Jeremy Hunt has downplayed expectations ahead of his spring budget, saying he wants to “show a path” towards lower taxes rather than signalling a significant giveaway.

Rishi Sunak hinted at last week’s Scottish Tory conference that a national insurance cut might be announced on Wednesday, saying such a move would be “Union tax cut”.

However in a series of interviews today, the Chancellor stressed responsibility and prudence, potentially dismaying Tory MPs looking for a pre-election boost.

Appearing on BBC’s Sunday with Laura Kuenssberg programme, he ruled out borrowing to pay for cuts and any reductions had to be “sustainable” and “affordable”. 

He said: “I do want, where it is possible to do so responsibly, to move towards a lower tax economy, and I hope to show a path in that direction.

“This will be a prudent and responsible Budget for long-term growth, tackling inflation, more investment, more jobs and that path to lower taxation as and when we can afford that.”

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In his autumn statement last November, Mr Hunt cut the main rate of national insurance from 12 to 10%, and ensured that it took effect from January, rather than in the new tax year.

On Sky News’ Sunday Morning with Trevor Phillips programme, he said that had been a “turning point” and he hoped to “make some progress on that journey” this week.

He said: ““It is going to be a prudent and responsible budget for long-term growth.

“When it comes to tax cuts, I do believe that if you look around the world, countries with lower tax tend to grow faster - North America, Asia - and so I do think in the long run we need to move back to being a lower taxed, more lightly regulated economy.

“It would be deeply unconservative to cut taxes in a way that increased borrowing [and] wasn’t fully funded.

“People need to know that these are tax cuts you can really afford, so it will be responsible and everything I do will be affordable.”

The Sunday Times reported that the spending watchdog the Office for Budget Responsibility had told the Chancellor on Wednesday that he had £12.8billion of headroom to play with – £2bn less than the figure the Treasury had been using in its calculations.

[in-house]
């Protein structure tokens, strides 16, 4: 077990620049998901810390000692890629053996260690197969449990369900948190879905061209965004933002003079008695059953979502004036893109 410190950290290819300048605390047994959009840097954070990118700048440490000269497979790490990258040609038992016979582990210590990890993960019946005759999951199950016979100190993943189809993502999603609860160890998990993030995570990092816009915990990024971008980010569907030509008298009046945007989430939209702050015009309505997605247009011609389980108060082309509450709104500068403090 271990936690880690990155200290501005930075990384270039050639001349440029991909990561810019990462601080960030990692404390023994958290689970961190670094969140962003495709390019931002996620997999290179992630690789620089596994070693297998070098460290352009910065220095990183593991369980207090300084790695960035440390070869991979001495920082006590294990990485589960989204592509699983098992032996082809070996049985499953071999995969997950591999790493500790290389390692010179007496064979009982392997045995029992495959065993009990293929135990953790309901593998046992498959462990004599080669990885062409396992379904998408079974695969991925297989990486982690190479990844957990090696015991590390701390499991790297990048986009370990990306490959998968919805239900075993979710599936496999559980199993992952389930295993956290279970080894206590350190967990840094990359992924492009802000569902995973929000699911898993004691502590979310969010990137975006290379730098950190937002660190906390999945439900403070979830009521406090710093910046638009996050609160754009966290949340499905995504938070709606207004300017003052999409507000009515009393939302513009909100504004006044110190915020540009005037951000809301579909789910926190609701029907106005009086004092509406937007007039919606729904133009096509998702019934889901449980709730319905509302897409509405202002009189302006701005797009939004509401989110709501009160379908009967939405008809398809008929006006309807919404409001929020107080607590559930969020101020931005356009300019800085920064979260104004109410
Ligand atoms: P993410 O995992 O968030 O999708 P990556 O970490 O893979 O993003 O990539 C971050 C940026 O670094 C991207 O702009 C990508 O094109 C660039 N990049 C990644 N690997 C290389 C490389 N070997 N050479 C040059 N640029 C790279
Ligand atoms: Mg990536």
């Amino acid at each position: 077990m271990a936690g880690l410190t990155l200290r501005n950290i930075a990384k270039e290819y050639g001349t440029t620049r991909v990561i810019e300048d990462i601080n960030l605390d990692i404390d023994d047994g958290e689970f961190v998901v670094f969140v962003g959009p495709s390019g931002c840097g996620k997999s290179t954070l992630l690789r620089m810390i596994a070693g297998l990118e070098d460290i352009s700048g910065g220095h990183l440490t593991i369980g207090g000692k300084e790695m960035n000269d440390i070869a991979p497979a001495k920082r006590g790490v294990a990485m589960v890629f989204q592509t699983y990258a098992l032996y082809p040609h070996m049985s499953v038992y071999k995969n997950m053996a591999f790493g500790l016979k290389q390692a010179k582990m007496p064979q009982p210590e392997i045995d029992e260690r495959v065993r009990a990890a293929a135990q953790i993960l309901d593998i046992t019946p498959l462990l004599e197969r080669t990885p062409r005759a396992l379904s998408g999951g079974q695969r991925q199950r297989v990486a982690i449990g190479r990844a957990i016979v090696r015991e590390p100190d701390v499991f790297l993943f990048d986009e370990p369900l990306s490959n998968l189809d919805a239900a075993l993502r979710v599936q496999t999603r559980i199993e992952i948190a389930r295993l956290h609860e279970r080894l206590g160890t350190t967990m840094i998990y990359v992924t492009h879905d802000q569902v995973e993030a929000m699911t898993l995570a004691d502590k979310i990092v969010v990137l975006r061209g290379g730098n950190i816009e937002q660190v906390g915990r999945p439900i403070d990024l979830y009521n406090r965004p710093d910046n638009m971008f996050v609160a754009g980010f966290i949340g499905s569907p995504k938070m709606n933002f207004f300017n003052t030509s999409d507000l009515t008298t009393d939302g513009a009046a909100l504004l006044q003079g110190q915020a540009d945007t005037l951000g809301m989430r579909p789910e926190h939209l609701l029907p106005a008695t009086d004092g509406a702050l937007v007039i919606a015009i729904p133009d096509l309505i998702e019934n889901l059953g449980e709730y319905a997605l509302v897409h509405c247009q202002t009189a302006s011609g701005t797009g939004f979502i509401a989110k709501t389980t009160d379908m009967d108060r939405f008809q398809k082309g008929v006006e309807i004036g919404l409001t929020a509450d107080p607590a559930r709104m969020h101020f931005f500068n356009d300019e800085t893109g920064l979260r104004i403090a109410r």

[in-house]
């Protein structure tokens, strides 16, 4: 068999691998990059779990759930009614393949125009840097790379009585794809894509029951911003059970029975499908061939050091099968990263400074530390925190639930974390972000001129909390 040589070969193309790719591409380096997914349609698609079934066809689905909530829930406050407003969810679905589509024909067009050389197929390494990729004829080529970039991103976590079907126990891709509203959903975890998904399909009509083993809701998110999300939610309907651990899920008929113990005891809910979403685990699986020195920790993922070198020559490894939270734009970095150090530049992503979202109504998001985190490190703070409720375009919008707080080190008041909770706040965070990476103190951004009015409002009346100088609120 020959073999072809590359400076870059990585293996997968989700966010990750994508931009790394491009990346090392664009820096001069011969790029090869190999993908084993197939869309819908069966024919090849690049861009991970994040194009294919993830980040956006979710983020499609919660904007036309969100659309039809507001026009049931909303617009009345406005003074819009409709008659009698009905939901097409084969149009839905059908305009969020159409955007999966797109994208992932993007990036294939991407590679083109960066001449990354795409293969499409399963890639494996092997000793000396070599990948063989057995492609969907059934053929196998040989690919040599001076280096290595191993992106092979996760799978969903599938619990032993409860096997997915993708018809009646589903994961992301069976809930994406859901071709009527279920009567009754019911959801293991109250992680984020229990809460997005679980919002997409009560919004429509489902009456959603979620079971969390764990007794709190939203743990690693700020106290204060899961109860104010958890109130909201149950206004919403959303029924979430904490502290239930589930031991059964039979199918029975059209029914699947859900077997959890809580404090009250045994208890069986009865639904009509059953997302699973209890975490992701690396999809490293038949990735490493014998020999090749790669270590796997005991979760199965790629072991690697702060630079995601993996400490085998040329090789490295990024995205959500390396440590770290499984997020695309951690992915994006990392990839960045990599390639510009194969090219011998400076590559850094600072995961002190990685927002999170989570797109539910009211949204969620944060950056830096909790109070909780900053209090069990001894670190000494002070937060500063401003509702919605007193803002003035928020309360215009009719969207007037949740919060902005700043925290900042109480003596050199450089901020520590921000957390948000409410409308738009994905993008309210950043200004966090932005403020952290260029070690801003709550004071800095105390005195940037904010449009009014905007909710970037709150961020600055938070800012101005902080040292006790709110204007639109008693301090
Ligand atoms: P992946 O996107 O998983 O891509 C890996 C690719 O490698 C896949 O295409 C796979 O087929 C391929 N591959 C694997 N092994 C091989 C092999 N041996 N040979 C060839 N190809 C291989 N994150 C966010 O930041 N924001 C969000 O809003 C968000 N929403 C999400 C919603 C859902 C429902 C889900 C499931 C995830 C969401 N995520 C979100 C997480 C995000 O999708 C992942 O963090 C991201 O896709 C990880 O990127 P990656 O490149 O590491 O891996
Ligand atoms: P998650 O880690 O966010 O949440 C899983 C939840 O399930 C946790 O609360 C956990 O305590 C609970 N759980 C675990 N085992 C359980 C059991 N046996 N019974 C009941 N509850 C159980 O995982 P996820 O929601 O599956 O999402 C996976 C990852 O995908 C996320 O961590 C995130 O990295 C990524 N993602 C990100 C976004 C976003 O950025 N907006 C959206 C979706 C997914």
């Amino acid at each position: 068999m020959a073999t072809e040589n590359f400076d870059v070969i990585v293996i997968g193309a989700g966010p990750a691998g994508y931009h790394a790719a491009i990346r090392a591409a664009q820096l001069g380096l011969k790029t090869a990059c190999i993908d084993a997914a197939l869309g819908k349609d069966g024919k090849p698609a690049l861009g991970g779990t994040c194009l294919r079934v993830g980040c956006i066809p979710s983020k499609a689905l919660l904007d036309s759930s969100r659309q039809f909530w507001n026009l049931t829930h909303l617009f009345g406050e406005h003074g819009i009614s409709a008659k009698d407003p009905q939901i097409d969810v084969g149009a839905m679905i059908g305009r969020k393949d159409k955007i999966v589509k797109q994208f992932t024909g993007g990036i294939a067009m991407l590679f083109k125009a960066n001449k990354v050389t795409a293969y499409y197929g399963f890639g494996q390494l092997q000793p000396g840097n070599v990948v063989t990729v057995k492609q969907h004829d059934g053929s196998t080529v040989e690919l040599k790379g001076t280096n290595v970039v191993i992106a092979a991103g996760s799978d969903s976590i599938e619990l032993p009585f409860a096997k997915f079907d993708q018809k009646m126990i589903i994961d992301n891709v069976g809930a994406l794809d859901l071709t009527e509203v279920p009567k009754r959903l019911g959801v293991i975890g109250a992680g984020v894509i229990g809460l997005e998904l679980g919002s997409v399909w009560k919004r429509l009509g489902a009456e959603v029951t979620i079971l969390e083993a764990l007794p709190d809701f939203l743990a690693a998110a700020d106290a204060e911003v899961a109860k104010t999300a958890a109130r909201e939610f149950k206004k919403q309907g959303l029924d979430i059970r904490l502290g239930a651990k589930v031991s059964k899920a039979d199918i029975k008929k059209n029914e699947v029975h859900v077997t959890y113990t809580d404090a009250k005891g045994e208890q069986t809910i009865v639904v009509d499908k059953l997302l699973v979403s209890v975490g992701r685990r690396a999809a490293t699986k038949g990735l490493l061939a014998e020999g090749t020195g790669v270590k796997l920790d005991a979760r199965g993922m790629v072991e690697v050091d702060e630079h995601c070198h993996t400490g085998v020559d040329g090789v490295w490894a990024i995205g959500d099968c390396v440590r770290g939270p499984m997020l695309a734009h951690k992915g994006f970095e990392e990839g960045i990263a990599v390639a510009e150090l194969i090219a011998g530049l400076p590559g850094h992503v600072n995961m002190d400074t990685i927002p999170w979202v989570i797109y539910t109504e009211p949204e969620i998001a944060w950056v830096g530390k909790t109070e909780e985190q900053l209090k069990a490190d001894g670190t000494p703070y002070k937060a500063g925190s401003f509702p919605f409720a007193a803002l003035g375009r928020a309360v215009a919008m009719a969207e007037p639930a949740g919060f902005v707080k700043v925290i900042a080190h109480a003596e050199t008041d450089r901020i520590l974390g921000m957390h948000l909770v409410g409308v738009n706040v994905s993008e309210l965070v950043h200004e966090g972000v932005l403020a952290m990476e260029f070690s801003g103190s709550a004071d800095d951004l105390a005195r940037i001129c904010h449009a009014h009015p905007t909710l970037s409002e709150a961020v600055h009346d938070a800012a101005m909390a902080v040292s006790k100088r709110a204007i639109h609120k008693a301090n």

The paper said Mr Hunt was due to meet the Prime Minister this evening for a final decision on whether a 2p cut to the basic rate of income tax is affordable in the Budget.

Because of the way Holyrood’s funding is calculated, a 2p cut in income tax would not be mirrored north of the border, but would mean more funding for the Scottish Government.

A cut in national insurance would apply UK-wide, but would not benefit pensioners - a key voter demographic for the Tories - as they do not pay NICs.

With Mr Sunak confirming last week that the general election would be this year, not January 2025, Wednesday’s statement is widely expected to be Mr Hunt’s last before polling day.

He said he still expected to be Chancellor by the election, and hoped to continue after it.

Mr Hunt is reportedly considering abolishing “non-dom” tax status to raise money, despite having strenuously resisted the idea in the past. 

Non-domiciled status allows foreign nationals who live in the UK, but are officially resident overseas, to avoid paying UK tax on their overseas income or capital gains.

The Prime Minister’s wife Akshata Murty previously enjoyed non-dom status.

Labour has said it would scrap the tax break to save around £2bn a year.

Labour’s shadow education secretary Bridget Phillipson said it would be an “abject humiliation” for the Tories if they copied Labour’s plan after years of “rubbishing this idea”.

She said: “If they were to do it it would just demonstrate that it is Labour who are leading the charge when it comes to the battle of ideas in this country”. 

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In a further ill-omen for the Tories, Mr Hunt refused to guarantee that the roll-out of 15 hours of free childcare for two-years in England would go as planned from April.

The Chancellor announced last year that eligible families of children as young as nine months will be able to claim 30 hours of free childcare a week by 2025.

He told the BBC he was confident the scheme was “on track”, but noted it was a “huge change” ultimately requiring employing 40,000 more people in a staged introduction.

“You will understand why I don’t want to give an absolute guarantee. “But am I confident that we are delivering this programme and it will be on track for this April? Yes, I am.”

Labour said it believed 180,000 free childcare places across England could be at risk due to 3,00 nursery closures

Shadow education secretary Bridget Phillipson said her party’s findings leave the Conservatives’ childcare promise “in absolute tatters”.